This part is important. Don’t sell your car and let the new buyer drive away with the license plates. If you do, and an accident happens before the car is re-registered in the new person’s name, you’re completely liable for everything that happens after. 

If you’re a seller, inform any potential buyers that you won’t be transferring ownership of the plates. They’ll need to arrange to have the vehicle registered in their name and obtain their own plates before they can drive off with the vehicle. Or, they can choose to tow the vehicle to their own home. 

Make up a bill of sale

Most states require that a buyer from a private sale present a bill of sale at the time of registration. This helps them ensure the sale was made legally. It’s the seller’s responsibility to make up this bill of sale since they’re the ones selling the car. The bill of sale should include the following:

  • Purchase date of the car. 
  • The legal name and addresses of the seller(s) and buyer.
  • The purchase price, which must be exact.  
  • The make, model, year and body style of the vehicle.
  • The vehicle’s mileage at the time of sale. 
  • The Vehicle Identification Number (VIN).
  • Statement that says there’s no lien on the vehicle. 
  • Signatures of the seller(s) and buyer.
  • A signature from either a notary public or two witnesses, which is only required in a few states, so ask your DMV or registration office. 

Most of the bills of sales I’ve created and received are quickly written out on a piece of paper by hand. But, if you want a PDF example, you can find example bills of sale by state on the internet fairly easily.[2]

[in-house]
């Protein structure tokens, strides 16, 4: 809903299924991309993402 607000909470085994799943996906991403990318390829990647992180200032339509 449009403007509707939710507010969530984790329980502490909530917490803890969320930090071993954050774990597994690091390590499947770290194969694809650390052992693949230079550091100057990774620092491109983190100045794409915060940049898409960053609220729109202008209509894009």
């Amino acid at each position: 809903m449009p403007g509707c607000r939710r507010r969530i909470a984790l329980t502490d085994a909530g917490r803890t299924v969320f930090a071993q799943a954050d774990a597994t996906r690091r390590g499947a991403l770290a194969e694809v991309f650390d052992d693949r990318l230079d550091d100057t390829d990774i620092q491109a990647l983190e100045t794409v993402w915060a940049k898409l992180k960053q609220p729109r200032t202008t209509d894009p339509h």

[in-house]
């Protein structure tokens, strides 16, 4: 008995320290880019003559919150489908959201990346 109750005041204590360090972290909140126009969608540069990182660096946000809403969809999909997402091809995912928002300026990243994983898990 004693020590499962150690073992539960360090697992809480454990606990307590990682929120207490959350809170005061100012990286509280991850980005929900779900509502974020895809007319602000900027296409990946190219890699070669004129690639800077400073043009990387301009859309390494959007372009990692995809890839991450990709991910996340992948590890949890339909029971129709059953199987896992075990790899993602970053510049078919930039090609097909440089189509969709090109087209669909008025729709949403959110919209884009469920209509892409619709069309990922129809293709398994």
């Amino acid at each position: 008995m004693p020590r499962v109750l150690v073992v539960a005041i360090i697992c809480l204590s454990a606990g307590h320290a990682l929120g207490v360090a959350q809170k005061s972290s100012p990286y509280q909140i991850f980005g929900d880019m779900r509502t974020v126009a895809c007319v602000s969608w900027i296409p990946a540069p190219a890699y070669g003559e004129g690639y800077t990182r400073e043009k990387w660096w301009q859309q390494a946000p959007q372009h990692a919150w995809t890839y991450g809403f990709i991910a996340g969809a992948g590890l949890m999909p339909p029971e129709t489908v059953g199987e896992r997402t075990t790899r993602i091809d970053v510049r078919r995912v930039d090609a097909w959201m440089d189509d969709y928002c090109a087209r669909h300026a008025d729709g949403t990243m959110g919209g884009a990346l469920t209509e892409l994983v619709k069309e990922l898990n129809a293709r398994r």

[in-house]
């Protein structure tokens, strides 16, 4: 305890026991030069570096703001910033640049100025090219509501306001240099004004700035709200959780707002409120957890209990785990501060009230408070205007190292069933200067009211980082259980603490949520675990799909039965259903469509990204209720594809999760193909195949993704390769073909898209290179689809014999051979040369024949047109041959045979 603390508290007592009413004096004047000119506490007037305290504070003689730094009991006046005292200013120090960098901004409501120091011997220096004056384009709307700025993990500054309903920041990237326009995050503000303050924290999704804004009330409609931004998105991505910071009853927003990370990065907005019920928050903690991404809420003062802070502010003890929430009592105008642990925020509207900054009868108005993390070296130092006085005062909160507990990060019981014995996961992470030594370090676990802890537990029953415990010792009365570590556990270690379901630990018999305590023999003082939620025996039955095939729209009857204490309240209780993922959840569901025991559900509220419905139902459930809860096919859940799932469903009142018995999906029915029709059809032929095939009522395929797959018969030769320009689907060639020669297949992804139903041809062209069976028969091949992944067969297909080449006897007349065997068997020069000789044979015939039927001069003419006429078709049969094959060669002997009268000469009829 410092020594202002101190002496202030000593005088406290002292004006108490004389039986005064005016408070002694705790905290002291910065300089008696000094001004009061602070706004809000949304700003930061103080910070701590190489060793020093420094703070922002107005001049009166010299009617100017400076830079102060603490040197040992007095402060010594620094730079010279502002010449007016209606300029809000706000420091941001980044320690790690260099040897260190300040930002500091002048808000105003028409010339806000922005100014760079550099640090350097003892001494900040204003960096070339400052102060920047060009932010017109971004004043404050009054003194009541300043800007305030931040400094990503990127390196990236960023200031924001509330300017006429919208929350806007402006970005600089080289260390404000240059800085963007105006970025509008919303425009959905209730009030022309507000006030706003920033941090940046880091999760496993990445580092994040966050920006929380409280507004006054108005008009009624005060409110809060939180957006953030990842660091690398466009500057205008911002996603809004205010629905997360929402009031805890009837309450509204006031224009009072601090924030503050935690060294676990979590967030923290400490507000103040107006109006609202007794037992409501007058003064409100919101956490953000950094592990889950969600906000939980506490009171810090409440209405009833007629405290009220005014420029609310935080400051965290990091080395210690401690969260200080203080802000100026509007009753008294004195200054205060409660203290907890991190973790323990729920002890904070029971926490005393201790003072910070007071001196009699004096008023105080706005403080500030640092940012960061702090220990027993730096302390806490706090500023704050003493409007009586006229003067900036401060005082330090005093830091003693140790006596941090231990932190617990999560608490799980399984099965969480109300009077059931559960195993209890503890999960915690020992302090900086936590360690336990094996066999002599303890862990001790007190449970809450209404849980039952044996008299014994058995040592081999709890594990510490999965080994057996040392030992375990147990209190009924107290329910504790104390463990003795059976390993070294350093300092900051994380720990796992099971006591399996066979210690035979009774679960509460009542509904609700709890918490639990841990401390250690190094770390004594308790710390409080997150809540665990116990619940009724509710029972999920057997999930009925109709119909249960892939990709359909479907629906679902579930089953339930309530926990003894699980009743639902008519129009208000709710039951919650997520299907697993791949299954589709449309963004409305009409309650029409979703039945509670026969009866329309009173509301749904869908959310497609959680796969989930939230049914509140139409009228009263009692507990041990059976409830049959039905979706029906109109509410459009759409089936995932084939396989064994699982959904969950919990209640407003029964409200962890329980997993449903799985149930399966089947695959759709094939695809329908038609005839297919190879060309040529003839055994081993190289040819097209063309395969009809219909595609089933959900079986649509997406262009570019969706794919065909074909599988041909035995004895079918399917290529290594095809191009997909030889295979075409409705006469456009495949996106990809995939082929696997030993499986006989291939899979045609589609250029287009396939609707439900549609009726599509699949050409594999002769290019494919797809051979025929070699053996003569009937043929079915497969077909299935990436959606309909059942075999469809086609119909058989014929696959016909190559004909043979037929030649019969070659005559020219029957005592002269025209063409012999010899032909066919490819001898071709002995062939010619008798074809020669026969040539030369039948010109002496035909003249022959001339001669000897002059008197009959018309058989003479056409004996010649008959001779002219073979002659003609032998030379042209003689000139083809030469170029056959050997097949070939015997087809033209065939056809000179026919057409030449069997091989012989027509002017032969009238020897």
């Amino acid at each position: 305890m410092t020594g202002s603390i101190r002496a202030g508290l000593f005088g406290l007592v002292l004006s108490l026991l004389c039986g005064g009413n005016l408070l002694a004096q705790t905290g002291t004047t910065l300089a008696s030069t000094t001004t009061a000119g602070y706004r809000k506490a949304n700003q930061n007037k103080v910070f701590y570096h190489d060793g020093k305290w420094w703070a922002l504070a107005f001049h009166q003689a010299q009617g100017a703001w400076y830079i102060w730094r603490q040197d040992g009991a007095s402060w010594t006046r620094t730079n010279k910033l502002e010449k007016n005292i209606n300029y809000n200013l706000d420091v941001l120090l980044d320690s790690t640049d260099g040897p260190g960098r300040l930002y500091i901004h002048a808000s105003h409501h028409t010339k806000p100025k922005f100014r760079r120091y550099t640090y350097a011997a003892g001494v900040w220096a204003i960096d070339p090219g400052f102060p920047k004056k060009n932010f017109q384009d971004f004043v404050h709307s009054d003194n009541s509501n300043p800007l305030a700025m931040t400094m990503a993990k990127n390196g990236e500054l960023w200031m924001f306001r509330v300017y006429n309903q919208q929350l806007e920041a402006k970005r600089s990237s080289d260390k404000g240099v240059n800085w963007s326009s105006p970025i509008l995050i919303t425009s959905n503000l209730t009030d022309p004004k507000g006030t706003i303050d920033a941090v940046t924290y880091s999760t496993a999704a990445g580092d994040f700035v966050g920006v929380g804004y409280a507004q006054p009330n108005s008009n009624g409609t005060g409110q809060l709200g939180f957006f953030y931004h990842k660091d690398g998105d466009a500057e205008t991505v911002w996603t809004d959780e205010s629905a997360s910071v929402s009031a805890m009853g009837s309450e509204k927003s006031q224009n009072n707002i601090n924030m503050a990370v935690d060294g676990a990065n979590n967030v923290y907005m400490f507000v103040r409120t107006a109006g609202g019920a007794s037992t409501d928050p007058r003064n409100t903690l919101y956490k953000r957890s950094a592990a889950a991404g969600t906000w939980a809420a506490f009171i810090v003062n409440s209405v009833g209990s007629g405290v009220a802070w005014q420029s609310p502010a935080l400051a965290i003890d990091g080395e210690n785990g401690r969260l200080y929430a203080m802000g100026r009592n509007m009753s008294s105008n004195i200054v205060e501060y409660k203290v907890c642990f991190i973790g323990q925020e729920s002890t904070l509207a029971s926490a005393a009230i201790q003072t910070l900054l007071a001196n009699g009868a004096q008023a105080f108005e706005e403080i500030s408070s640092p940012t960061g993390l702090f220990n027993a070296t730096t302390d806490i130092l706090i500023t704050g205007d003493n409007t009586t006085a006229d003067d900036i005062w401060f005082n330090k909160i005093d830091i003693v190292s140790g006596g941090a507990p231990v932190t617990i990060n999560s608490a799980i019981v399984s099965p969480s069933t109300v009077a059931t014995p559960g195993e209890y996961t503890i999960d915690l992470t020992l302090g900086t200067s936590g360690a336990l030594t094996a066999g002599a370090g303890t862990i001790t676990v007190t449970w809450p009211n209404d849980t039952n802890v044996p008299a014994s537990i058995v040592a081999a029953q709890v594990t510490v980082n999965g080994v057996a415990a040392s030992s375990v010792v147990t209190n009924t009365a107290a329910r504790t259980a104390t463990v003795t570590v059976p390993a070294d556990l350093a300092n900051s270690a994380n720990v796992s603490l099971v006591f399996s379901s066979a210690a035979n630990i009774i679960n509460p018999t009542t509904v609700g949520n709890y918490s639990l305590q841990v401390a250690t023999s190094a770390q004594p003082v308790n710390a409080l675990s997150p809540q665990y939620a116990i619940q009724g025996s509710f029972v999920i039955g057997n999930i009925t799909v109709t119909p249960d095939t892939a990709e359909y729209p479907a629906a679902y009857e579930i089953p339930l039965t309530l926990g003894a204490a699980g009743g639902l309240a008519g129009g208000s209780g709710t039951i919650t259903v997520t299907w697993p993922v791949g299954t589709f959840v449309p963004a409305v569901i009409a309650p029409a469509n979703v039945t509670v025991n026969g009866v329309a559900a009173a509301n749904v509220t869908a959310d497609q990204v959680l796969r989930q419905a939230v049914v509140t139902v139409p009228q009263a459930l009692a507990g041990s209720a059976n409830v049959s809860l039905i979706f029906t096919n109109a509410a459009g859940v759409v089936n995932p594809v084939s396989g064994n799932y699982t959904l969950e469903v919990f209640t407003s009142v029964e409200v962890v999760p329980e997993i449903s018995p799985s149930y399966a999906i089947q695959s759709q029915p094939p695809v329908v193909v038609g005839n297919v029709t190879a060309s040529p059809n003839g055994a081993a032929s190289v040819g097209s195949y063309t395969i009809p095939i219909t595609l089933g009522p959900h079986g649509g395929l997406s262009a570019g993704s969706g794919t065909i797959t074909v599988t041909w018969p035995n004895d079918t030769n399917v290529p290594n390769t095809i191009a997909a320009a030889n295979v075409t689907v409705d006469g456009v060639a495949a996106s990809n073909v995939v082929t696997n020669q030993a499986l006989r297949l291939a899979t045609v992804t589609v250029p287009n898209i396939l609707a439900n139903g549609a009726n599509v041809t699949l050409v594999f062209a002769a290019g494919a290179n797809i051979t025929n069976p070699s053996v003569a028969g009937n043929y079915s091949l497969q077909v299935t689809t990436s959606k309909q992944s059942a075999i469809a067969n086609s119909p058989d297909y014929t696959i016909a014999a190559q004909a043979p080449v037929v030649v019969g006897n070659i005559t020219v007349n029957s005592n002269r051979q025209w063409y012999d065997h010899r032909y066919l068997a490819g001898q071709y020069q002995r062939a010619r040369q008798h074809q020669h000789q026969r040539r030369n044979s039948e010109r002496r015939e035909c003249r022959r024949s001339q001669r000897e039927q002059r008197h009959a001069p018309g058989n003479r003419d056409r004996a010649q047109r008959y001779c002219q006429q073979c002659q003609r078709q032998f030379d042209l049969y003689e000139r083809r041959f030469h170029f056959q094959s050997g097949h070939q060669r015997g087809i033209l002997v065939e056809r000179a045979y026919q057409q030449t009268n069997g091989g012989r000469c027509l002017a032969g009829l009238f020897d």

What the buyer must do


Fill out the buyer fields on the title

The buyer’s fields on the back of vehicle titles are often a little easier to fill out than the seller’s. For example, in Maine, all the buyer needs to do is sign and date the title. Other states may require your address and the purchase price of the vehicle. 

Take the title to the DMV

After you and the seller have completed all of the info on the title and have completed the bill of sale, you have to go to the DMV. You’ll tell them you just bought a new car and need to have the title transferred into your name. 

Pay title transfer fees and any sales tax

While you’re at the DMV, you may also have to pay a title transfer fee and sales tax. Alternatively, the DMV may tell you to go to your town’s registration office to pay these fees. It depends on your state. After you pay these fees, you’ll also get new plates you can put on the car, and a temporary title until yours is sent in the mail. 

How much do these fees cost? Sales tax is a percentage of the sales price. The exact percentage varies by state.[3] A few lucky states don’t pay sales tax. Those include:

  • Alaska
  • Delaware
  • Montana
  • New Hampshire
  • Oregon

Other states have lower sales tax rates ranging from 2% - 4%. The states with the highest tax range from 7% - 7.5%. These include:

  • California
  • Indiana
  • Kansas 
  • Rhode Island
  • Tennessee

As for registration fees, these also vary by state. Some states charge a flat rate, some charge a weight-based rate depending on the weight of the vehicle, some charge based on the car’s value and others charge based on the age of the car. Here you can find vehicle registration fees by state.[4]

What if there’s a lien on the car?

Buying and selling a car that isn’t fully paid off poses a whole new set of challenges, and it’s best avoided when possible. For starters, if there’s still an outstanding loan, the lender is the one with the original title, not the seller. Plus, the lender is listed as one of the owners of the vehicles on this title. In order to get the title and have their name cleared from it, the loan needs to be settled and paid.

The seller will need to contact the lender to find out how to handle this situation, which will vary from lender to lender. Ultimately, the buyer can not purchase a vehicle while the lender remains listed on the title. That’s why it’s best for buyers looking to buy in a private sale to avoid these situations. Ask the seller before ever going to see the car if there is an outstanding lien on the car.

  1. My Vehicle Title. F&I Tools

  2. Bill of sale by state. eForms

  3. What's the car sales tax in each state?

  4. Summary of State Motor-Vehicle Registration Fees. U.S. DOT